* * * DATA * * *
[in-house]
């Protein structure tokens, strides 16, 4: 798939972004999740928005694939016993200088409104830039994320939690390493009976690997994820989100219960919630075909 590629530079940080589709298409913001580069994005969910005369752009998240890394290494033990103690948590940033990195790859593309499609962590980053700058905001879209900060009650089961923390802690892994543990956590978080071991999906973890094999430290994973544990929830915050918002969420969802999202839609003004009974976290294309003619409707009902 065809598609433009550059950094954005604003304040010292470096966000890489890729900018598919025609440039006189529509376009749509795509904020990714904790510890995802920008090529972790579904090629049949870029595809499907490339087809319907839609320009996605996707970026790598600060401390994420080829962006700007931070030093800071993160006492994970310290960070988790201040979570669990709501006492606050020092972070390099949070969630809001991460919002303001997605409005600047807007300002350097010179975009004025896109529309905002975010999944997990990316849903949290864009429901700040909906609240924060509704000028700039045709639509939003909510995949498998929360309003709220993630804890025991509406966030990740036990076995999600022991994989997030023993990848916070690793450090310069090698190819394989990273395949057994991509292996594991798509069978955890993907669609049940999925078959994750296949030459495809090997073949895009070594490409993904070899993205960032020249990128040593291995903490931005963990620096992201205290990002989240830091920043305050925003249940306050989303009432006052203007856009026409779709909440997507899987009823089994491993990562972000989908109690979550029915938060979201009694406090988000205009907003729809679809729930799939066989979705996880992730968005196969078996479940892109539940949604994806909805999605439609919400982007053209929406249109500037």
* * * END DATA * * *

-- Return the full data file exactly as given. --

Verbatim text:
[in-house]
């Protein structure tokens, strides 16, 4: 798939972004999740928005694939016993200088409104830039994320939690390493009976690997994820989100219960919630075909 590629530079940080589709298409913001580069994005969910005369752009998240890394290494033990103690948590940033990195790859593309499609962590980053700058905001879209900060009650089961923390802690892994543990956590978080071991999906973890094999430290994973544990929830915050918002969420969802999202839609003004009974976290294309003619409707009902 065809598609433009550059950094954005604003304040010292470096966000890489890729900018598919025609440039006189529509376009749509795509904020990714904790510890995802920008090529972790579904090629049949870029595809499907490339087809319907839609320009996605996707970026790598600060401390994420080829962006700007931070030093800071993160006492994970310290960070988790201040979570669990709501006492606050020092972070390099949070969630809001991460919002303001997605409005600047807007300002350097010179975009004025896109529309905002975010999944997990990316849903949290864009429901700040909906609240924060509704000028700039045709639509939003909510995949498998929360309003709220993630804890025991509406966030990740036990076995999600022991994989997030023993990848916070690793450090310069090698190819394989990273395949057994991509292996594991798509069978955890993907669609049940999925078959994750296949030459495809090997073949895009070594490409993904070899993205960032020249990128040593291995903490931005963990620096992201205290990002989240830091920043305050925003249940306050989303009432006052203007856009026409779709909440997507899987009823089994491993990562972000989908109690979550029915938060979201009694406090988000205009907003729809679809729930799939066989979705996880992730968005196969078996479940892109539940949604994806909805999605439609919400982007053209929406249109500037």